Tuesday, June 21, 2011

NEW! another David Bartone

David Bartone

The Prince’s Downfall Involved Li Po in a Second Exile

The trouble with being good at courting patrons.

The prince’s downfall involved Li Po in a second exile, though they spoke of it an excursion.

The fall has now entered fog fall as a way to help Li Po understand himself, which he accepts.

He’ll be back by Indian summer.

Exile: drink, write nothing until Indian summer.

The energy of his thighs enough to carry him.

Attention wolf fans:

Indian summer has already garnered tons of praise and will arrive just in time for Halloween.

It has been thus far a four-colored fall.

Kitchen window light. Stove light. Sink light. Lamp.

Spry sprung into a full force of passion, lovers obey this time of year approaching with their ears to the leaf crinkle.

Old lovers leave-taking in old friends.

To see through the thick now, sense of a band playing down low over the hill.

This, the prince’s downfall: always sensing down low over the hill.

Wednesday, June 15, 2011

NEW! 2 poems by Jesse Nissim

Jesse Nissim

Your city with love on the benches

Where the harbor shrinks back
from its edge

Thousands of dead fish
take a nap
in the library.

Smell the harbor’s ordinary
objects, trusting us, with
all that stuff in here.

If you string them
together, will these fragments form
a recognizable mirror?

If you trust in
the frictionless

We’re all the same
down to the lawn ornaments
Christmas & Hanukkah
black and white and even
down to the lesbians.

We coordinate mailboxes in taupe
our names curled in gold.
All the same font.

Yellow stakes flag the yard’s perimeter
indicating our pests

Yes, every neighborhood has pests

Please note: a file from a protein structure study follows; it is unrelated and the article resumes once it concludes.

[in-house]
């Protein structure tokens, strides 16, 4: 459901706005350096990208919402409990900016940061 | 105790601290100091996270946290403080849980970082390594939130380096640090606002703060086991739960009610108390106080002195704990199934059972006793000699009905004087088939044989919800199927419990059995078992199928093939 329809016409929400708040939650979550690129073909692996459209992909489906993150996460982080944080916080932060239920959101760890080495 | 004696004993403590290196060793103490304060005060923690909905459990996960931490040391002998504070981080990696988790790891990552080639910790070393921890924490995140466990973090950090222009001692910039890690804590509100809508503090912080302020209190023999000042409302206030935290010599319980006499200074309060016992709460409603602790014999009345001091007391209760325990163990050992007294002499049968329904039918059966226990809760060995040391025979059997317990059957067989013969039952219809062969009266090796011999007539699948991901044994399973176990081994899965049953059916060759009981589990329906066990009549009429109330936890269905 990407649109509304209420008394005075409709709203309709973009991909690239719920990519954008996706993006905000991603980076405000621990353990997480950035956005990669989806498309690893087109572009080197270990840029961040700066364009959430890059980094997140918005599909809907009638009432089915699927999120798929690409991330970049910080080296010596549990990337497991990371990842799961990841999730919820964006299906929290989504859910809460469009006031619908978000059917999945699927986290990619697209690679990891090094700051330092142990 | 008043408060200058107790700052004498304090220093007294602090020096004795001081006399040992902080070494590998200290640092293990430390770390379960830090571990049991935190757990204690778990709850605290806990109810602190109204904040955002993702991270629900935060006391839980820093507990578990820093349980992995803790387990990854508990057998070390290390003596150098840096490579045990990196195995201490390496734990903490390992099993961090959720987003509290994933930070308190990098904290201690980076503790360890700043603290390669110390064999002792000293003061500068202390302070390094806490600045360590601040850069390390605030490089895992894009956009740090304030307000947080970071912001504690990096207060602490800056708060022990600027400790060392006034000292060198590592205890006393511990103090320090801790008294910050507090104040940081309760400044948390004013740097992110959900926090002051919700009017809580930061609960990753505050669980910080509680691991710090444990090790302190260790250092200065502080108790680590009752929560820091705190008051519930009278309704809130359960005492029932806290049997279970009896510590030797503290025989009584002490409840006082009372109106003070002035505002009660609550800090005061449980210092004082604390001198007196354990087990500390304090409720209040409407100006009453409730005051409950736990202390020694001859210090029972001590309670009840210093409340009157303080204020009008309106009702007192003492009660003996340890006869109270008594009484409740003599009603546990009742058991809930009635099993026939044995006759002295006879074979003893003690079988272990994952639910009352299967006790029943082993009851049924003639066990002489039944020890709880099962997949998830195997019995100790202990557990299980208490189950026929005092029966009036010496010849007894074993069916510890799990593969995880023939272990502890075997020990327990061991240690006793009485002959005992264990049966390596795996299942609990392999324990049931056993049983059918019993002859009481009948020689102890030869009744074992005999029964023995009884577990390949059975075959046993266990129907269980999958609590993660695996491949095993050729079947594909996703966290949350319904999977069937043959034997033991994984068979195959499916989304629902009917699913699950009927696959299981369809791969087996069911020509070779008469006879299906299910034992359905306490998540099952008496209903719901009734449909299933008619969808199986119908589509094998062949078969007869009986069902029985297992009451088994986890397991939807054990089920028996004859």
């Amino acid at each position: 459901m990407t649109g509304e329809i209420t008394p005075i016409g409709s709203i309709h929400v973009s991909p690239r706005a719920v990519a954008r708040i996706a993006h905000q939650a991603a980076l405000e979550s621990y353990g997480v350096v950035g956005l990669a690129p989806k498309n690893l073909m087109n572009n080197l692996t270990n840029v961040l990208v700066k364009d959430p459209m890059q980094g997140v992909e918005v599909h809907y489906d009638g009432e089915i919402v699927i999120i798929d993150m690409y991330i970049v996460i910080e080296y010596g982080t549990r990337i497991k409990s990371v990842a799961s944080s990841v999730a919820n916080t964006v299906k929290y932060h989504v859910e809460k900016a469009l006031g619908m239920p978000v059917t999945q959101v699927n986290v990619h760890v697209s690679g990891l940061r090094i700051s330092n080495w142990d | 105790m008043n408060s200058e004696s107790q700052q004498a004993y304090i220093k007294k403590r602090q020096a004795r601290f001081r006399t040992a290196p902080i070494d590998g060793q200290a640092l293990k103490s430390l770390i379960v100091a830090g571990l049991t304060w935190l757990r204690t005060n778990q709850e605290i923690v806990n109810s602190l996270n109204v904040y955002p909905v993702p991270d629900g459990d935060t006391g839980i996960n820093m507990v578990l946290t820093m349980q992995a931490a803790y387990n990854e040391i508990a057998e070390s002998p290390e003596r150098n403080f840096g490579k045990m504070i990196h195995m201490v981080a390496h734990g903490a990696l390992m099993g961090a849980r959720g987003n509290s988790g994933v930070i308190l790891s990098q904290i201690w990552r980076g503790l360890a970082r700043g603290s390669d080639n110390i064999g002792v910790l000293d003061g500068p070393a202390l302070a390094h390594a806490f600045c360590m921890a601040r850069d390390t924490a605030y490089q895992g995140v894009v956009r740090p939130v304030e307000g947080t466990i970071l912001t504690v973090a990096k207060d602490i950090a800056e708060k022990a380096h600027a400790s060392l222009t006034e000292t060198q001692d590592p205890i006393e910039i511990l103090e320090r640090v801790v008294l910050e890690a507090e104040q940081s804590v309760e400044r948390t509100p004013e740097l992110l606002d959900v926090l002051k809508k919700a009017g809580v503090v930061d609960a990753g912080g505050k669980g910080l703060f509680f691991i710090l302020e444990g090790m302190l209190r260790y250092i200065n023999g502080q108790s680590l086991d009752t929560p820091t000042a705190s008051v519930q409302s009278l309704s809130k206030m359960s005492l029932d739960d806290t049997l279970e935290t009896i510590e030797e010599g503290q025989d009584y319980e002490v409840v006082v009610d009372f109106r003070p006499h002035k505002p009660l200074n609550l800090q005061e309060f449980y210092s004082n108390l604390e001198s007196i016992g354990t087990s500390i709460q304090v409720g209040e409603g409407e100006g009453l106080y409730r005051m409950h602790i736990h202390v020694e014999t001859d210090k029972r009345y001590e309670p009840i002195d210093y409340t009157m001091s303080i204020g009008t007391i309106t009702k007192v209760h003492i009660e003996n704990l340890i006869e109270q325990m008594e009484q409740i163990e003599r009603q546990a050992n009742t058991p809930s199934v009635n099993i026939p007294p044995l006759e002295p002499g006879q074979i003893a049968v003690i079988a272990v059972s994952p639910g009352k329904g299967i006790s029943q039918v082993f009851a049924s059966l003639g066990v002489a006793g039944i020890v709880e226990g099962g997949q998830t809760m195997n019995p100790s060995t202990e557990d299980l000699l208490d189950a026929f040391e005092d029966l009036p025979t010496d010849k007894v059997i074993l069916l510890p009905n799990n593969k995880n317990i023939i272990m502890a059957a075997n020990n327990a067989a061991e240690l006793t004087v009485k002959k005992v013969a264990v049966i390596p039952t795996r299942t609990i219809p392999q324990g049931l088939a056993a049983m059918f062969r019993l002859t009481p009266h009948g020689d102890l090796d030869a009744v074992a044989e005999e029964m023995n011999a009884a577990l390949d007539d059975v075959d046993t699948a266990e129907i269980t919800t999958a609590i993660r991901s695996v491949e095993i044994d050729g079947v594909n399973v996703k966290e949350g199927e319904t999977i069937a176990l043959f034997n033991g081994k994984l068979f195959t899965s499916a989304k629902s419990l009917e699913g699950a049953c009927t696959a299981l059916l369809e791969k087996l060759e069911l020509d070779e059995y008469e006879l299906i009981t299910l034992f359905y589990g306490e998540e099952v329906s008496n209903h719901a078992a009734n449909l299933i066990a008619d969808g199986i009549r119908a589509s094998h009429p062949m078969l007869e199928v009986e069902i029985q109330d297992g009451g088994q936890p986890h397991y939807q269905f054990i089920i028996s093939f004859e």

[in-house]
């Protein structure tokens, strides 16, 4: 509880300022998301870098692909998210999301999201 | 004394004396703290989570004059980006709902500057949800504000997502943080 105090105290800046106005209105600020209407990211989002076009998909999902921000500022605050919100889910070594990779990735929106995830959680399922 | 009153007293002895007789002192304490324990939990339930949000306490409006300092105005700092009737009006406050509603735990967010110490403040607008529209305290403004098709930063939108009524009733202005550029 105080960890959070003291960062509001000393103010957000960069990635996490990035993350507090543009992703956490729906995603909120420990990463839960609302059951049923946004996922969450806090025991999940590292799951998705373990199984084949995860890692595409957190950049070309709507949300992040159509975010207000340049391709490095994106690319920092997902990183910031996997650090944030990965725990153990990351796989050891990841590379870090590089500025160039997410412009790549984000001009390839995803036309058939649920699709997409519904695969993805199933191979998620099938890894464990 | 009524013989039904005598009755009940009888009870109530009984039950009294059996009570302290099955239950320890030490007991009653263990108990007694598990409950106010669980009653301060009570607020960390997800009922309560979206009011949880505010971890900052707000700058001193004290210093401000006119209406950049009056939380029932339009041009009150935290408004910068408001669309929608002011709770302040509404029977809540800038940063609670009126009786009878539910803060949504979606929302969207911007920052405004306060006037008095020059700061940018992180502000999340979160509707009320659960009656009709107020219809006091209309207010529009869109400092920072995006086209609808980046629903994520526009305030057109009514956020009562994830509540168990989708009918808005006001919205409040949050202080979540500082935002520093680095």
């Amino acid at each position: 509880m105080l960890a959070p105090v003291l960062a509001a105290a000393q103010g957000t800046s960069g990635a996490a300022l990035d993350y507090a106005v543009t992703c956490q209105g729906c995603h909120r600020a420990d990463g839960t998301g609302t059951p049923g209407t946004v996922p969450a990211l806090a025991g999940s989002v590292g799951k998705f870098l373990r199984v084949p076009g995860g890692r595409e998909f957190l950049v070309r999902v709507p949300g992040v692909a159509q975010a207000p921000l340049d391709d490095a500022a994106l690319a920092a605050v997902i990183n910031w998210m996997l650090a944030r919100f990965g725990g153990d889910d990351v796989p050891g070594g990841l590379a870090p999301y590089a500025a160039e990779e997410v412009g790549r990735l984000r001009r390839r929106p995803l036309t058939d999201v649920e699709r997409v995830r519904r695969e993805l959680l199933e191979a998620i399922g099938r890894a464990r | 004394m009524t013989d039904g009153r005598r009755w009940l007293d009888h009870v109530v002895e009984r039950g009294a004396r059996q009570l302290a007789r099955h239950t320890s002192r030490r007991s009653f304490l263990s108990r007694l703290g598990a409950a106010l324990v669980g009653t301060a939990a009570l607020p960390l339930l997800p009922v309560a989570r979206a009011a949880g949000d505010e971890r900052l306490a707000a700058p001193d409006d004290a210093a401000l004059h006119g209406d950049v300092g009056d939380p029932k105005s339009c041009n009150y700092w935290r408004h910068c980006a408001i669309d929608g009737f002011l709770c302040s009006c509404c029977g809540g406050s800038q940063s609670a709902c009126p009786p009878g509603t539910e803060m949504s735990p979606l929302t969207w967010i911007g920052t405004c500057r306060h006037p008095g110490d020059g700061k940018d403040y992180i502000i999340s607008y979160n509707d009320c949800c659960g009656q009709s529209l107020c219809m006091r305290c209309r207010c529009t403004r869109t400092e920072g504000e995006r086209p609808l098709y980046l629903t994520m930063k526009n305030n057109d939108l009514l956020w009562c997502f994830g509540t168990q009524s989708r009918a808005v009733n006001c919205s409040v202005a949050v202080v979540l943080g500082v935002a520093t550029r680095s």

even here

Where we can benefit from
the foul smell
that deadens the wonderful.


The light presses down
imitating summer
and need presses down
imitating a fire-escape
and want falls empty
unloved and alone
and bushes flop like
need imitating belief and
the church is a true
empty head alone imitating
an oven dying.

They need never escape.
Some of them like stones
sleeping under firelight.

The spying dawn
alone is light
pressing in
upon the fire escape.

I was alone and unloved light.
I was as hot as a church.
I was the dying swan. For a long time
I could not escape the fire of that swan
and little girls’ who believed in it’s existence.
The girls pressed down instead of falling
while I was imitating a stone.
When I escaped from falling. I escaped from my heart.
In my head, I was need, belief, and truth.
My head was a peculiar bush.
It flopped in an empty oven.

This poem is constructed almost entirely of lines- randomly taken and freely scrambled- from The Collected Poems of Frank O’Hara, Ed. Donald Allen.

i want someday / to have a fire-escape (471)
this would mean, i think, that summer need never come (471)
and snow falls down upon / the streets of our peculiar hearts
the Seine believed it to be true / that i was unloved and alone (473)
the light presses down / in an empty head the trees / and bushes flop like / a little girl imitating / The Dying Swan the stone / is hot the church is a / Russian oven... (475)